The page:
when such ignorance and na´vetÚ are displayed. If nothing else,
Khan could have learned much about U.S. policies toward
Afghanistan and Iraq before 9/11 by reading only Steve Coll's
The Ghost Wars and Chalmer Johnson's Sorrows of
And then comes another gem of wisdom for American Muslims:
"The choices we face are tough, but Muslims must realize that
the interests of our sons and daughters, who are American,
must come before the interests of our brothers and sisters,
whether they are Palestinian, Kashmiri or Iraqi. Only then
will Muslims in America become American Muslims."
This is probably Khan's most humane statement. He essentially is
stating that the U.S. can destroy Iraq and kill without limit
there; U.S. allies such as Israel and India can continue to
repress and kill Palestinians and Kashmiris, but as long as
we Muslims in America are healthy, have our jobs, and say our
prayers, then everything is OK. One would be hard put to
espouse a sentiment more humanitarian and
Khan's newly-founded organization, the American Muslim Group on
Policy Planning (AMGPP), best epitomizes the lofty ideals of
our "moderate" American Muslims. Some of the organization's
primary tasks will be: (a) to provide "valuable assistance to
the US in the war on terror;" (b) to "help improve US image" in
the Muslim world; (c) to "act as a spokesperson for American
policies, concerns and interests;" (d) to restore American
"credibility" in the Muslim world; and (e) to include Muslims in
Residents of Baghdad, Fallujah, and Ramallah should now be
comforted that we'll have a few of our very own Colin Powells
and Condi Rices overseeing the assaults against them. Perhaps
their inclusion in "policymaking" will make the bombs and bullets
The AMGPP folks can be expected to defer any critical political
analysis for the greater aim of "policy cooperation" with state
planners. There may be a few criticisms regarding the usual
grievances on Palestine and Iraq and some advice may be given
to the U.S. not to bomb this or that city so much since Zarqawi
or Al-Qaeda are really in that other city over there, which can be
bombed with AMGPP approval. We can also expect AMGPP to be
supportive of "moderate" Muslim dictators-Musharraf of Pakistan
and Abdullah II of Jordan-their moderation defined by the
former's possession of a pet dog and the latter's praise of
the internet, and lest we forget, their close alliance with the
U.S. The fact that the theologically immoderate Saudi regime has
been the oldest Muslim ally of the U.S. defies the
moderate-equals-U.S.-ally postulate. Khan's crowd in the AMGPP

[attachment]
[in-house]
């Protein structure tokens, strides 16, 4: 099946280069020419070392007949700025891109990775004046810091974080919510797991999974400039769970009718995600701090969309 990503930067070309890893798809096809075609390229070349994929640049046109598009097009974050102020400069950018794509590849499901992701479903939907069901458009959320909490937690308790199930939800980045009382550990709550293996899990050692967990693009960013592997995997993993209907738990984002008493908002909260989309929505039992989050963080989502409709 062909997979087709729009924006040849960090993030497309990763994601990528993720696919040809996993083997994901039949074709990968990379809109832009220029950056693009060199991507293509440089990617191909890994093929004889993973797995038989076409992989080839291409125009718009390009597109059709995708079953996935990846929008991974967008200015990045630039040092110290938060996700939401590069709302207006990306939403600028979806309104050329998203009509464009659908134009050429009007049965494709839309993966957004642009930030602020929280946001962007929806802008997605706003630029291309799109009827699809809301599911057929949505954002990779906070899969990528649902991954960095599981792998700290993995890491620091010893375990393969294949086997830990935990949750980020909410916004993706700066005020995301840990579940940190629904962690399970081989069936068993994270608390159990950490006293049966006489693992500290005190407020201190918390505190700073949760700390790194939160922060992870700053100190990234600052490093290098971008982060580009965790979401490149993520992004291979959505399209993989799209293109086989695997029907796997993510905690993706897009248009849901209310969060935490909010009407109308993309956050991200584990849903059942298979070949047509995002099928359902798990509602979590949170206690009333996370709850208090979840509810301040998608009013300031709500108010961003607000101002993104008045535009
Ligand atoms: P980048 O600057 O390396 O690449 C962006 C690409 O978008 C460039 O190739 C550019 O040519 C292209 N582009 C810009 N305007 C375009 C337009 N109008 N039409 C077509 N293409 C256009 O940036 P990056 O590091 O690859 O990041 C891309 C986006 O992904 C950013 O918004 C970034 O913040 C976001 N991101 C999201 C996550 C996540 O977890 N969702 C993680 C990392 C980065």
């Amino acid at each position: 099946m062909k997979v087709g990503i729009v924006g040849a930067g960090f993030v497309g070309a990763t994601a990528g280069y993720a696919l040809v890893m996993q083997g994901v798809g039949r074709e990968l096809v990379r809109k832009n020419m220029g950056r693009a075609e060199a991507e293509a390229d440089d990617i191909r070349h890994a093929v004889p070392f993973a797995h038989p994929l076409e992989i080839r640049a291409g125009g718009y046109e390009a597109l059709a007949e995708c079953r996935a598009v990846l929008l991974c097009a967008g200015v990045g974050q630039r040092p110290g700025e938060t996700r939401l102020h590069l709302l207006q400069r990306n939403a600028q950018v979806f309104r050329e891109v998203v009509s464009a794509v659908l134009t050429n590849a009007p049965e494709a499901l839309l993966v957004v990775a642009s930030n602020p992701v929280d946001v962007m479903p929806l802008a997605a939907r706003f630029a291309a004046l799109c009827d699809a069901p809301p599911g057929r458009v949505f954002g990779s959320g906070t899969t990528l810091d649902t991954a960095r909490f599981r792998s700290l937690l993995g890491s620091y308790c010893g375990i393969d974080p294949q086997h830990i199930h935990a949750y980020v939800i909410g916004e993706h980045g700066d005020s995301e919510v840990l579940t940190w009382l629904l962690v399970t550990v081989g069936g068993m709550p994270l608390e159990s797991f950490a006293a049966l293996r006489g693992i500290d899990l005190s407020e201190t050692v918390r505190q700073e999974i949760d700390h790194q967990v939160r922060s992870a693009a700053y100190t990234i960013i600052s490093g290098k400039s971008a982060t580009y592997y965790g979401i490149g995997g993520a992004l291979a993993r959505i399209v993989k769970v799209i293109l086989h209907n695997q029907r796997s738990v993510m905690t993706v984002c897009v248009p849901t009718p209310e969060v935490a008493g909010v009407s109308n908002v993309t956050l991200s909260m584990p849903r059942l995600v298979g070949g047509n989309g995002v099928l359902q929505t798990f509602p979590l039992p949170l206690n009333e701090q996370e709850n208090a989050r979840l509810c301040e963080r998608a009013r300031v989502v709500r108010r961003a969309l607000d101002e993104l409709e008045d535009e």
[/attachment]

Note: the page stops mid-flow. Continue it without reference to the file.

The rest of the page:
will thus have no qualms about the fundamental immorality of U.S.
foreign policy in general and the undemocratic and elite
institutions from which all such decisions flow.
The flawed notion held by folks like Khan is that once Muslims
become a part of the hierarchy of U.S. government policymakers,
then U.S. foreign and domestic policy will be more moral and just.
There are few viewpoints as discredited as this one. Women have
seen their "caring" representatives like Secretary of State
Madeleine Albright callously asserting that the deaths of around
500,000 Iraqi children as a result of the US/UN-imposed
sanctions were "worth it." African-Americans will witness
one of their "own" women become Secretary of State, and if
her stint as National Security Advisor is any indication,
Condi Rice may just as well be one of the most hawkish
Secretaries of State in the history of the U.S., in close
competition with Khan's role model, Henry Kissinger.
"Moderate" American Muslims flocking to projects such as AMGPP are
not at all interested in engaging the broader Muslim community,
empowering Muslims in their times of great difficulty, and helping
to build alliances with other faiths and groups striving for
social justice at home and abroad. Their present preoccupation
seems to be more about being the unashamed posterboys and
cheerleaders for those laudable U.S. policies around the world.
Ironically, these folks also rely on the same "clash of
civilizations" thesis expounded by Islamophobes like Samuel Huntington,
Bernard Lewis, and the contemptible Daniel Pipes. The U.S. attempt
to "civilize" the Muslim world, articulated most explicitly in
the recent Rand report entitled "Civil Democratic Islam:
Partners, Resources, and Strategies," is what these
"moderate" Muslims are building their careers on, arrogantly
proclaiming themselves the handful of "good," liberal Muslims
amongst the herd of retrograde barbarians. Nowhere else but
in America can these mediocre "moderate" intellectuals gain
an iota of respectability and prestige, relying primarily on
Uncle Sam to build their images and egos.
Among the moderate Muslims that Khan has identified in some of
his writings is Chandra Muzaffar, someone who is not at all a
moderate when it comes to speaking out against injustice.
Muzaffar is someone who rejects Khan's pandering-to-power
political formula in favor of an approach that distances
itself from power and privileges the struggles and rights
of the marginalized and oppressed, the mustad'afun fi'lard.
Chandra Muzaffar and the political scientist Farish Noor are
leading Muslim activists in Malaysia, highly critical of their